Held back by legacy?
Against this backdrop, China's payments providers have come to the rather abrupt realisation that their legacy systems have become a real and tangible risk to growth. Some of the more internationally-minded providers even suggest that the coming transformation will be an opportunity to truly leapfrog global and western competitors by developing new systems that harness the transaction volume and embrace technological change to create a future 'model' for payments.
Certainly, Cloud computing will act as a catalyst in this legacy transformation. Cloud is itself an enabling technology. By harnessing Cloud, payments providers are seeking to take advantage of its key characteristics such as on-demand self-service, pooled resources, elastic capacity and pay-per-use fee structure to develop scalable, resilient and dynamic infrastructure and systems.
A killer cloud
Cloud also represents a massive opportunity for payments providers to elevate their game and generate new revenue. For example, take the mountain of data collected on payments every day in China: by leveraging Cloud, payments providers can harness that data to generate real-time analytics that can subsequently be sold back to retailers who – also using Cloud technologies – can translate that data into demand forecasting and loyalty programs.
While China's government has made the development of Cloud a key priority in the 12th Five-Year Plan, uptake has been somewhat slow to date. However, there are clear indications that China's Cloud is about to rise. While China currently accounts for only around three percent of the Cloud market, most pundits agree that this is likely to rise to 19 percent. As Cloud adoption and utilization rises in China, so too will its attraction as a payments platform.
Bridging the gap
For now, many of China's banks have been focusing on implementing new systems that will ultimately serve as a stepping stone to the new Cloud-enabled world. However, there is a clear tendency within China’s payments ecosystem towards implementing 'best of breed' and 'off the shelf' solutions which, while certainly simpler to procure, often results in lengthy implementation periods and significant configuration requirements.
As a result, a number of China's banks and payments participants have found that swapping their legacy systems is often much more complex than originally anticipated. Learning from these lessons, many of China's banks are now evolving their systems implementation plans to partner with both vendors and management consultants who can apply global best practices within the context of the local setting to create a truly 'fit-for-purpose' solution.
In truth, the transformation of China's core banking systems will prove to be a significant challenge for most banks. It will require them to first develop a larger holistic plan complete with target operating models and clear KPIs before setting out on the procurement journey. Processes, controls and governance will need to follow.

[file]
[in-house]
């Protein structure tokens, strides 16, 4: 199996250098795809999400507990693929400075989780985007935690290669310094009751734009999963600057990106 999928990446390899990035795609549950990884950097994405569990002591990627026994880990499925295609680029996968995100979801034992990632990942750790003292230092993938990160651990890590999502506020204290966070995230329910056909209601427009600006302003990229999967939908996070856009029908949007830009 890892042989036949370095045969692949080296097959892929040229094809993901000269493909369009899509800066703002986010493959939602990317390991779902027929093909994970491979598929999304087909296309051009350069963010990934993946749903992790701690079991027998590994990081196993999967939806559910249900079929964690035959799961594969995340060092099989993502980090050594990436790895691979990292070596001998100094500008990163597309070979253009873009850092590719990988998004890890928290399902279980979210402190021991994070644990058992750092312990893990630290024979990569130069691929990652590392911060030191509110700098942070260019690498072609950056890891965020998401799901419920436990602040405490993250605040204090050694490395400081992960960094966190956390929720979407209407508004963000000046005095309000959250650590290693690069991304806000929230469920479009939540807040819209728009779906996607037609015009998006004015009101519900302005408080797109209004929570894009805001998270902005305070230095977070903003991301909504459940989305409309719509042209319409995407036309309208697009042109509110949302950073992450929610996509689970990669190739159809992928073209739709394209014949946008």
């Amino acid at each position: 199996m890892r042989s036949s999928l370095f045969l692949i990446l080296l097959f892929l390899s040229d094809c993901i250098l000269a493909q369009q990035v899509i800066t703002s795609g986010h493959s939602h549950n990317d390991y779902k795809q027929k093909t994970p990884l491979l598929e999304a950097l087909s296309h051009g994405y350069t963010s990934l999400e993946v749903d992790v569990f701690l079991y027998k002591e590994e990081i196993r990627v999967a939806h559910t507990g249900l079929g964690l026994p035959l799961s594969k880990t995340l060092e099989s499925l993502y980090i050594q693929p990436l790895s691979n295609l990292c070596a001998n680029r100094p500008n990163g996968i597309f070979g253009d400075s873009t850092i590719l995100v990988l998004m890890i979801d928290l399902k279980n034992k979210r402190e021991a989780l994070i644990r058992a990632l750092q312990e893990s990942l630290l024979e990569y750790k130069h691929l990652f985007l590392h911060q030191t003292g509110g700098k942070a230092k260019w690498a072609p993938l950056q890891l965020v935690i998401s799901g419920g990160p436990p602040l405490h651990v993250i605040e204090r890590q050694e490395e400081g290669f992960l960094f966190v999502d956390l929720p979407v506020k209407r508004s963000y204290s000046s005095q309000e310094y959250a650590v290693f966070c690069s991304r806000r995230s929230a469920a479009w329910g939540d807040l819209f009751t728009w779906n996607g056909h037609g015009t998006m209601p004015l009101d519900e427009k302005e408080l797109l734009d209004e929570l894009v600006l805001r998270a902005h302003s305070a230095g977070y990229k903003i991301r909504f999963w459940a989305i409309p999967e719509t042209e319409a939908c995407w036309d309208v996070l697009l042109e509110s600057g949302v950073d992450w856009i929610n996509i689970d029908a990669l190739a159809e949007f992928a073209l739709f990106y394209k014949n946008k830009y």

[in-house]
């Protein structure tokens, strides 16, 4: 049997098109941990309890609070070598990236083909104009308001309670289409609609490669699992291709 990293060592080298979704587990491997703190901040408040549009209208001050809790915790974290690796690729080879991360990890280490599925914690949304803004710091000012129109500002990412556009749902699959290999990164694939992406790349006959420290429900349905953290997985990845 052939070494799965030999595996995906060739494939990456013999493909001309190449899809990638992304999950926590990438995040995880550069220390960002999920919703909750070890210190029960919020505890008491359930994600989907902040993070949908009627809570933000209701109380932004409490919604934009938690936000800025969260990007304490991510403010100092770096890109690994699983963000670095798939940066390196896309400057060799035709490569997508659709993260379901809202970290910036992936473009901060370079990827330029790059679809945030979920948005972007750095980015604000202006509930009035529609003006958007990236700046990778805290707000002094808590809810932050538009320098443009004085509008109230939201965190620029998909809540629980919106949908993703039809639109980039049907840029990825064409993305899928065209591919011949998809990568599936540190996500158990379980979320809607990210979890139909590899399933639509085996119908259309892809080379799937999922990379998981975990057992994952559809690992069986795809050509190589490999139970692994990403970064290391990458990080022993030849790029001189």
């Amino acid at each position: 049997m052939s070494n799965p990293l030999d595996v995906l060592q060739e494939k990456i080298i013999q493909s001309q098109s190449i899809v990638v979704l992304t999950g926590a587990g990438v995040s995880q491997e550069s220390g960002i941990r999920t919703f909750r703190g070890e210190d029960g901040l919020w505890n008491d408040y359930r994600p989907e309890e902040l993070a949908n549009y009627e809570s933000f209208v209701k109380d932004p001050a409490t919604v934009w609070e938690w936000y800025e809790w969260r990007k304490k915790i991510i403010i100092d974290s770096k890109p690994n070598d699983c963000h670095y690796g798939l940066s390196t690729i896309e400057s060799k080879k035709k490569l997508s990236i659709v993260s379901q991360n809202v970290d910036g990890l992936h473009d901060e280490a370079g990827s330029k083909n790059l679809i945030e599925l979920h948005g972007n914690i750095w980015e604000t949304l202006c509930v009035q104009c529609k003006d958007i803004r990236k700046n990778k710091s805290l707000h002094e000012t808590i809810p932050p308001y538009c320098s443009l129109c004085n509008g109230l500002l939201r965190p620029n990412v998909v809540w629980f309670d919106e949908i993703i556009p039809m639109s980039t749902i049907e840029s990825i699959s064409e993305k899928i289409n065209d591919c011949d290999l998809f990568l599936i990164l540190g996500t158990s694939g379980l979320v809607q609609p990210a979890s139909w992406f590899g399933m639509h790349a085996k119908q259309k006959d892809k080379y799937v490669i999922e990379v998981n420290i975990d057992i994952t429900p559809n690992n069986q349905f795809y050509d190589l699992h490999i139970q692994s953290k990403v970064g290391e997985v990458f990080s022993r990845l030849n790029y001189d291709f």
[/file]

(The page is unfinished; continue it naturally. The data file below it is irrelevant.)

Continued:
The merchant and the consumer
One must remember, however, that core banking systems – while certainly the most complex legacy system to overhaul – is not the only piece of aging infrastructure experiencing massive change right now in China. So too are the consumer payment and merchant technologies.
To date, this is where much of the activity in China has focused. Mobile payment technology is rapidly being put into place and adoption is ascending. Internet payments, already a popular channel in China, are also expanding their market share at an impressive speed.
There have also been a number of new solutions offered on the merchant side, but adoption has been slow. This is partially due to the fact that China is still predominantly a cash culture. In addition, China’s merchant acquirers have yet to demonstrate the full value of new technology.
This creates another significant opportunity for banks. By developing and introducing a range of new services for merchants – from programs to manage liquidity and provide real-time views into cash positions to the types of products being purchased and customer purchasing trends – banks and their third party suppliers may quickly be able to grow their market share and gain a bigger slice of China's payments environment by transcending their legacy platforms.
What to expect at Sibos
Those attending this year's Sibos conference in Japan should not be surprised to hear lots of talk about the impact of cloud on the payments ecosystem. China will prove to be a rewarding market for those cloud vendors that can create a strong offering to payment providers, so expect to see most – if not all – of the major cloud providers to be in attendance.